Any student of politics knows that there's little genuinely new under the sun. Over the past week, I've been immersed in the constitutional history of Northern Ireland (for a paper connected with next year's centenary) and I stumbled across something pertinent from the Second World War. Although Northern Ireland was (and remains) part of the United Kingdom, travel restrictions were imposed between the two on the outbreak of hostilities.
In 1940, Home Secretary Sir John Anderson – a Scottish civil servant turned politician – told the House of Commons that 'all forms of unnecessary travel shall be reduced as far as possible', although there were to be exemptions for those travelling in either direction 'on business of national importance'. The restrictions also didn't apply to members of the Armed Forces, while exit permits were later granted to those travelling 'for urgent family reasons such as the serious illness or death of a close relative'.
But the interesting thing is that, even at the end of hostilities in 1945, some of these restrictions remained in place. While non-essential travel was permitted, British subjects normally resident in Great Britain or Northern Ireland were still required 'to carry either travel identity cards or passports […] to enable them to be distinguished at sight from other passengers and passed through [border] control without delay'. A fee for issuing travel identity cards was abolished in October 1946, but the identity requirement remained in place until 1952.
The Government maintained this was necessary in order to distinguish those entering the mainland from 'aliens' resident in what was then known as 'Eire', but MPs repeatedly lobbied for its abolition until Sir David Maxwell Fyfe, another Scottish Home Secretary, announced that as of 7 April 1952 it would be 'unnecessary for passengers travelling on the routes in question to obtain special documents for the journey or to obtain leave to land from an immigration officer'. Aliens, he added, would 'still have to carry documents establishing their nationality and identity'.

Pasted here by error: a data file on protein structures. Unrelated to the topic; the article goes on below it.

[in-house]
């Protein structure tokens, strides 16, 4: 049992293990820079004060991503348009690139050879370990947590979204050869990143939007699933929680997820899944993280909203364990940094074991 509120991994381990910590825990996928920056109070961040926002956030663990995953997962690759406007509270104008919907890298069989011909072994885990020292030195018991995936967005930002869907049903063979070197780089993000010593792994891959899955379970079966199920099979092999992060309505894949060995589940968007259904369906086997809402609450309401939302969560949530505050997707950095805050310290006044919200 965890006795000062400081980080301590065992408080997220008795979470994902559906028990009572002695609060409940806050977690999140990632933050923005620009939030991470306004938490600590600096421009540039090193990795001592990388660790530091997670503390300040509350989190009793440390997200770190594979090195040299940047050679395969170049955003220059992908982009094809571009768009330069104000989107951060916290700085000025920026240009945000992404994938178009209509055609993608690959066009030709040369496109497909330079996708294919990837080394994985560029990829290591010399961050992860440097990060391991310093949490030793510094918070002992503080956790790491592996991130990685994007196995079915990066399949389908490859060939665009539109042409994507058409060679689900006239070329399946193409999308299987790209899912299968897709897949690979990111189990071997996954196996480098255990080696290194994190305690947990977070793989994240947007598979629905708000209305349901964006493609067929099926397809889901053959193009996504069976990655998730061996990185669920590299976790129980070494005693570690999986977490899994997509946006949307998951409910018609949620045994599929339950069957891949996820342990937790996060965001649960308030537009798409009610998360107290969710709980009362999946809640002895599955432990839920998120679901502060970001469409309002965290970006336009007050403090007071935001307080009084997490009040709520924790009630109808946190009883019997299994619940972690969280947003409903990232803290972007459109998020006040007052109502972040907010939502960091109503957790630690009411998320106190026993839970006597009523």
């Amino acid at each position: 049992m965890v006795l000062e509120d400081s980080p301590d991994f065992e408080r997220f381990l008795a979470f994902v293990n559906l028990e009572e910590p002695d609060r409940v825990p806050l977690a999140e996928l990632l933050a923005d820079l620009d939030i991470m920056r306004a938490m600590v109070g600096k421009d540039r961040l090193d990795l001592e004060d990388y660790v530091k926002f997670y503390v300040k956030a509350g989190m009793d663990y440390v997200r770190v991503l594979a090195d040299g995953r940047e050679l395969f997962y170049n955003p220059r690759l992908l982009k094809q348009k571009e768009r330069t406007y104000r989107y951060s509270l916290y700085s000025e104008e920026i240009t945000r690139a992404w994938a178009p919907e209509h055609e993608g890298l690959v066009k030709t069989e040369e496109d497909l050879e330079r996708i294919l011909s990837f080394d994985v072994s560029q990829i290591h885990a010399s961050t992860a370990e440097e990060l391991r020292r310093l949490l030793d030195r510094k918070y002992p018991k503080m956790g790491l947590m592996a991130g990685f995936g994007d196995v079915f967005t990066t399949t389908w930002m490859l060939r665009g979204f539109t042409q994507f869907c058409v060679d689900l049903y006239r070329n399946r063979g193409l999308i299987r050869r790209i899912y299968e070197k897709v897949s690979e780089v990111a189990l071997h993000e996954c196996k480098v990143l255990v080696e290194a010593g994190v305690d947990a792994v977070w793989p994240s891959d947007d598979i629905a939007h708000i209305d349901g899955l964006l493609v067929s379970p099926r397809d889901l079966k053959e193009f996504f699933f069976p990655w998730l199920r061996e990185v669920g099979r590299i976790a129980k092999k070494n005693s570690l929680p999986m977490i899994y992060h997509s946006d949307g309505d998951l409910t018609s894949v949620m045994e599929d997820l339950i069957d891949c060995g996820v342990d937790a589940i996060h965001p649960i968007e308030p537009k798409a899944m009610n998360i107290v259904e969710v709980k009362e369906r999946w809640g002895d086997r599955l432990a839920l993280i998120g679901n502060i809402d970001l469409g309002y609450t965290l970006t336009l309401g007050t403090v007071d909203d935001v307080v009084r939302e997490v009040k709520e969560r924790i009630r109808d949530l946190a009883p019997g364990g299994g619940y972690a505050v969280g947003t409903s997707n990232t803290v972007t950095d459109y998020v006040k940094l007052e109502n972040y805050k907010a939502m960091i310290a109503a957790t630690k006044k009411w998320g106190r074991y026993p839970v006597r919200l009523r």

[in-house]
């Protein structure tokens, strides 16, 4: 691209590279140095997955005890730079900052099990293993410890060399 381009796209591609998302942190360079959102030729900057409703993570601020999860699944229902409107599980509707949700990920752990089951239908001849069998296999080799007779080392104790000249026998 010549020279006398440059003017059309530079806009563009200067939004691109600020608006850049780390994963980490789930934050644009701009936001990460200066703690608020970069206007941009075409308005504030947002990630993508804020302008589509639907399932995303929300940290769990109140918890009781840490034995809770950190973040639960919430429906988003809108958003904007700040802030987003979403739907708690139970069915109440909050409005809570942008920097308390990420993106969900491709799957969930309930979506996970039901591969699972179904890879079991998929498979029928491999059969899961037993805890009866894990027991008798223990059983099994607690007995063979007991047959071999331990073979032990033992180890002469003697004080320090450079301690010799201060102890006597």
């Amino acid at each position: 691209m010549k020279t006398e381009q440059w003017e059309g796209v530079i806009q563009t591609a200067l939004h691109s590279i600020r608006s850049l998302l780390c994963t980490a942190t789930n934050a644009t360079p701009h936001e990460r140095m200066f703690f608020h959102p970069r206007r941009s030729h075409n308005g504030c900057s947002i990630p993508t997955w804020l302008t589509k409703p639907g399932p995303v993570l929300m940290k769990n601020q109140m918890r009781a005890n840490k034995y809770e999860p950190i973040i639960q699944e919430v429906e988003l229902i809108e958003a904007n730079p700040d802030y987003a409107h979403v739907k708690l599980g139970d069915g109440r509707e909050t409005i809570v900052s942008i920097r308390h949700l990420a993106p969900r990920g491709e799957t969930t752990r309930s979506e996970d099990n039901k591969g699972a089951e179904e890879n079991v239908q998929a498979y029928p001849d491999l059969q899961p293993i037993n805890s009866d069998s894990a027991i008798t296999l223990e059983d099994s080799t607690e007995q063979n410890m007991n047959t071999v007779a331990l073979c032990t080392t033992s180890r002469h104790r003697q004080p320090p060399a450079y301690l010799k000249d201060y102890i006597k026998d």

Still, there were no 14-day quarantine periods such as that now in place across the UK. As a keen traveller, the news I follow most avidly is that relating to my now moribund globetrotting. Almost daily, I digest the latest reports concerning the quarantine period, legal challenges to that quarantine period, the prospect of travel 'corridors' between the UK, Greece, Turkey et al, and (according to some) the imminent end of the Foreign and Commonwealth Office's guidance against all 'non-essential travel'. I'm still holding out for a pre-booked trip to Malta at the end of August and might even throw Corfu into the mix – assuming it's permitted.
Meanwhile, my household has been tentatively planning for a 'staycation' in early August, something predicated on the Government lifting its ban on domestic holidays between now and my 43rd birthday on 7 August. We've even booked a place in the Peak District for that weekend, having made sure we can get our money back if this proves impossible. The prospect of leaving London for the first time in (by then) almost five months gladdens my heart. I'm also amused at how modest my travelling goals have become. Earlier this year, it was neglected parts of West Africa. Now, I'm content with a forest near Manchester.
At least I'm continuing to make progress on the refund front. EasyJet coughed up for a cancelled flight a couple of weeks ago – something that gave me enormous pleasure given reports of that particular airline – while Norwegian Air has just reimbursed a flight to Rio where, all things being well, I'd have been spending this week. I also spent a couple of days last week in talks with my travel insurance company regarding four unused visas for my aborted trip to West Africa. Initially, they were reluctant, saying they would only refund one because I lacked sufficient proof of payment for the others (apparently physical visas affixed to my passport don't count). However, after intense negotiations they coughed up for three after I staged a tactical retreat on Liberia. Happy days.
Other than this, I don't have much to report, mainly on account of the weather. I now realise how lucky we were – in London at least – with the climate during the first few months of lockdown. Following a glorious few weeks of pre-summer sunshine, my iPhone weather app indicates about 10 days ahead of fluctuating temperatures and only a smattering of blue skies. This has a clear impact on my mood, not to mention the extent of my external activities.
The (UK) Government seems attuned to this too, with increasing talk of reopening external pub and restaurant spaces (in England) earlier than planned on 22 June, less than two weeks from when you'll be reading this. According to The Times
, half a dozen Cabinet ministers are calling themselves the 'Save Summer Six', but while they can obviously influence Government policy, they can't control the weather. So, for the time being, I'm reminded of lyrics from a song I posted on Facebook a few weeks ago:
Where is the life that late I led?
Where is it now? Totally dead.
Where is the fun I used to find?
Where has it gone? Gone with the wind.